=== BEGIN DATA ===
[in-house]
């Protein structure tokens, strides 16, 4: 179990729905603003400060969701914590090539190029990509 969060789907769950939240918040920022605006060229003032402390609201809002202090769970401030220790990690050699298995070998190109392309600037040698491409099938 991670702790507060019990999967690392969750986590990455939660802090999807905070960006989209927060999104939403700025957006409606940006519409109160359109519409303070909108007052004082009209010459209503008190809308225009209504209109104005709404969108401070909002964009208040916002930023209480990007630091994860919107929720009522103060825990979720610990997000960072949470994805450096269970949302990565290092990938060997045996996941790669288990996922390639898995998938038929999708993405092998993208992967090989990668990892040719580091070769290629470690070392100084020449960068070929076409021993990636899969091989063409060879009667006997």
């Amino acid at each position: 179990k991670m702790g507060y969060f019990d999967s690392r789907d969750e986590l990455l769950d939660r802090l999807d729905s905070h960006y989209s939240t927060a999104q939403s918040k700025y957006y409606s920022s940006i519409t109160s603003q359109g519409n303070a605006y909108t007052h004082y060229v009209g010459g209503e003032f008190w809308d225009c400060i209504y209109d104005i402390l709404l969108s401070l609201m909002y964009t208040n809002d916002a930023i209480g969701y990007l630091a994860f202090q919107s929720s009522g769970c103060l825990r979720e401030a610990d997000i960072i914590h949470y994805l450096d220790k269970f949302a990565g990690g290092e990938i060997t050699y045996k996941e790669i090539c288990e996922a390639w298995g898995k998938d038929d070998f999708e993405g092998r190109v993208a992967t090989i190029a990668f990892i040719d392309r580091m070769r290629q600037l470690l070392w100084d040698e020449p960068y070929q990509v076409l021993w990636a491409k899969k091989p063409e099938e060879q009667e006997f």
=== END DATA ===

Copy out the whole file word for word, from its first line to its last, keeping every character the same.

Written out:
[in-house]
């Protein structure tokens, strides 16, 4: 179990729905603003400060969701914590090539190029990509 969060789907769950939240918040920022605006060229003032402390609201809002202090769970401030220790990690050699298995070998190109392309600037040698491409099938 991670702790507060019990999967690392969750986590990455939660802090999807905070960006989209927060999104939403700025957006409606940006519409109160359109519409303070909108007052004082009209010459209503008190809308225009209504209109104005709404969108401070909002964009208040916002930023209480990007630091994860919107929720009522103060825990979720610990997000960072949470994805450096269970949302990565290092990938060997045996996941790669288990996922390639898995998938038929999708993405092998993208992967090989990668990892040719580091070769290629470690070392100084020449960068070929076409021993990636899969091989063409060879009667006997």
């Amino acid at each position: 179990k991670m702790g507060y969060f019990d999967s690392r789907d969750e986590l990455l769950d939660r802090l999807d729905s905070h960006y989209s939240t927060a999104q939403s918040k700025y957006y409606s920022s940006i519409t109160s603003q359109g519409n303070a605006y909108t007052h004082y060229v009209g010459g209503e003032f008190w809308d225009c400060i209504y209109d104005i402390l709404l969108s401070l609201m909002y964009t208040n809002d916002a930023i209480g969701y990007l630091a994860f202090q919107s929720s009522g769970c103060l825990r979720e401030a610990d997000i960072i914590h949470y994805l450096d220790k269970f949302a990565g990690g290092e990938i060997t050699y045996k996941e790669i090539c288990e996922a390639w298995g898995k998938d038929d070998f999708e993405g092998r190109v993208a992967t090989i190029a990668f990892i040719d392309r580091m070769r290629q600037l470690l070392w100084d040698e020449p960068y070929q990509v076409l021993w990636a491409k899969k091989p063409e099938e060879q009667e006997f």